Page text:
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Audio Guide - Child

Still Life with Dog, ca. 1650

Artist: Attributed to Pieter Boel, Flemish, 1622 - 1674

Medium: Oil on canvas

Painting: 33 1/8 x 40 in. (84.1 x 101.6 cm)
Frame: 41 5/8 x 48 1/2 in. (105.7 x 123.2 cm)

Credit Line: Gift of Mr. and Mrs. Morrie A. Moss

Object Number: 59.2

On View

Count F. Robiano, Brussels; Neville D. Goldsmid, the Hague; Etienne Martin, Baron de Beurnonville, Paris; Frederick Mont, Inc., New York, New York, 1955; Newhouse Galleries, New York, New York, 1958 (1955?); Mr. and Mrs. Morrie A. Moss, Memphis, Tennessee, 1959

Pieter Boel was apprenticed to Frans Snyders and under his influence became an excellent draftsman and painter of animals, flowers, and fruit.  In 1668, Boel moved to Paris and became a court painter to Louis XIV.  He also worked for the Gobelin tapestry factory, creating meticulous animal drawings with life-like postures and exquisite textures. These gained him a reputation as one of the most outstanding animal painters of the period in northern Europe.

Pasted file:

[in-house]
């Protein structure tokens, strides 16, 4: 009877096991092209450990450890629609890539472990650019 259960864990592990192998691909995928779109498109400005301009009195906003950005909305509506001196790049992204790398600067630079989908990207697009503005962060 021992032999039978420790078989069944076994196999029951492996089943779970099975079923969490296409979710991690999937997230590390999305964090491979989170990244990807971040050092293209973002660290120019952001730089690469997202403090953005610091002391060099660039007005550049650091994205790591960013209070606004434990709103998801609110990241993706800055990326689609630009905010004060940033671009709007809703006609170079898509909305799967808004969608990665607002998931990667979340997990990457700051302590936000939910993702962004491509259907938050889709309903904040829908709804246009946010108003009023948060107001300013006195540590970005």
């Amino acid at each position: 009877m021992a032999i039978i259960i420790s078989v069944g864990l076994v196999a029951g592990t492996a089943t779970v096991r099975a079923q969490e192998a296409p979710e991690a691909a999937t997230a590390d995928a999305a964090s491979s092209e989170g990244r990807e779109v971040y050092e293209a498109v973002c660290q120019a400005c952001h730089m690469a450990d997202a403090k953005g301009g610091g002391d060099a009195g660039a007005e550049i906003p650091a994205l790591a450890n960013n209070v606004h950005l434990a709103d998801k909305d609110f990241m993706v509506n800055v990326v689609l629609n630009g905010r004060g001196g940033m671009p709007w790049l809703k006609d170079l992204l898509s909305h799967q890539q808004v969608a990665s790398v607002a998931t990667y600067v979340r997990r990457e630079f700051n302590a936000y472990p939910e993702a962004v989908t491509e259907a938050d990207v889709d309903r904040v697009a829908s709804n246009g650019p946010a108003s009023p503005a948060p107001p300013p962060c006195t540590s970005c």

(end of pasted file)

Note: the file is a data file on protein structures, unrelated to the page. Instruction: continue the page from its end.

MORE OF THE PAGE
Still Life with Dog exhibits both Flemish and Dutch qualities.  The profound feeling for reality and the humble things of life found in much Dutch painting contrasts with the more theatrical approach of Flemish still life in the seventeenth century.  Dutch influence is evident in the inclusion of the splendid flower arrangement, while the lavish display of fruit is typically Flemish.  Boel also continues use of the disguised symbolism characteristic of Netherlandish painting since the fifteenth century.  The small dog and the plum are symbols of marital fidelity; the peach is a Christian symbol of the virtue of silence, and the prominent pomegranate symbolizes the many people who form the Church.  From Roman mythology, the statuette of Venus represents love and fertility.